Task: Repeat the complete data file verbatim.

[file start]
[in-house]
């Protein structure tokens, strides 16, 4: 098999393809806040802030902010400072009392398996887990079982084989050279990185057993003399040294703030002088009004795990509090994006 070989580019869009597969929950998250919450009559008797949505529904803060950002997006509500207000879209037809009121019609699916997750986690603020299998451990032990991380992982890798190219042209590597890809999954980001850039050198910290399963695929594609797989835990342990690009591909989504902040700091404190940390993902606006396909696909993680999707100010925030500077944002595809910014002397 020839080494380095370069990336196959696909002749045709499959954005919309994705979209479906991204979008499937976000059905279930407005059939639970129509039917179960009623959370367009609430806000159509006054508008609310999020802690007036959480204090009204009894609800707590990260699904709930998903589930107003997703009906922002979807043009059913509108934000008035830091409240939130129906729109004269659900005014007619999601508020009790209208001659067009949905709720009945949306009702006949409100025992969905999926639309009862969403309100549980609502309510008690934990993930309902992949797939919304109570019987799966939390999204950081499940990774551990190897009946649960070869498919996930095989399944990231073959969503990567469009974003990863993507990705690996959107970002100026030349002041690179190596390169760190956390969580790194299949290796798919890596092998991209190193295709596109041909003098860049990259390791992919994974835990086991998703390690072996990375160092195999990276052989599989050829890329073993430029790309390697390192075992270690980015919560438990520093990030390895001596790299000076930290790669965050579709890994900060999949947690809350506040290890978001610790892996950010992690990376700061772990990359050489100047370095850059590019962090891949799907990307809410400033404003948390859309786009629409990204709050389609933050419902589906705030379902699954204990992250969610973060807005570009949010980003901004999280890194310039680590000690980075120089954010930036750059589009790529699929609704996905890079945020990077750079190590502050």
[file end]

[in-house]
């Protein structure tokens, strides 16, 4: 098999393809806040802030902010400072009392398996887990079982084989050279990185057993003399040294703030002088009004795990509090994006 070989580019869009597969929950998250919450009559008797949505529904803060950002997006509500207000879209037809009121019609699916997750986690603020299998451990032990991380992982890798190219042209590597890809999954980001850039050198910290399963695929594609797989835990342990690009591909989504902040700091404190940390993902606006396909696909993680999707100010925030500077944002595809910014002397 020839080494380095370069990336196959696909002749045709499959954005919309994705979209479906991204979008499937976000059905279930407005059939639970129509039917179960009623959370367009609430806000159509006054508008609310999020802690007036959480204090009204009894609800707590990260699904709930998903589930107003997703009906922002979807043009059913509108934000008035830091409240939130129906729109004269659900005014007619999601508020009790209208001659067009949905709720009945949306009702006949409100025992969905999926639309009862969403309100549980609502309510008690934990993930309902992949797939919304109570019987799966939390999204950081499940990774551990190897009946649960070869498919996930095989399944990231073959969503990567469009974003990863993507990705690996959107970002100026030349002041690179190596390169760190956390969580790194299949290796798919890596092998991209190193295709596109041909003098860049990259390791992919994974835990086991998703390690072996990375160092195999990276052989599989050829890329073993430029790309390697390192075992270690980015919560438990520093990030390895001596790299000076930290790669965050579709890994900060999949947690809350506040290890978001610790892996950010992690990376700061772990990359050489100047370095850059590019962090891949799907990307809410400033404003948390859309786009629409990204709050389609933050419902589906705030379902699954204990992250969610973060807005570009949010980003901004999280890194310039680590000690980075120089954010930036750059589009790529699929609704996905890079945020990077750079190590502050």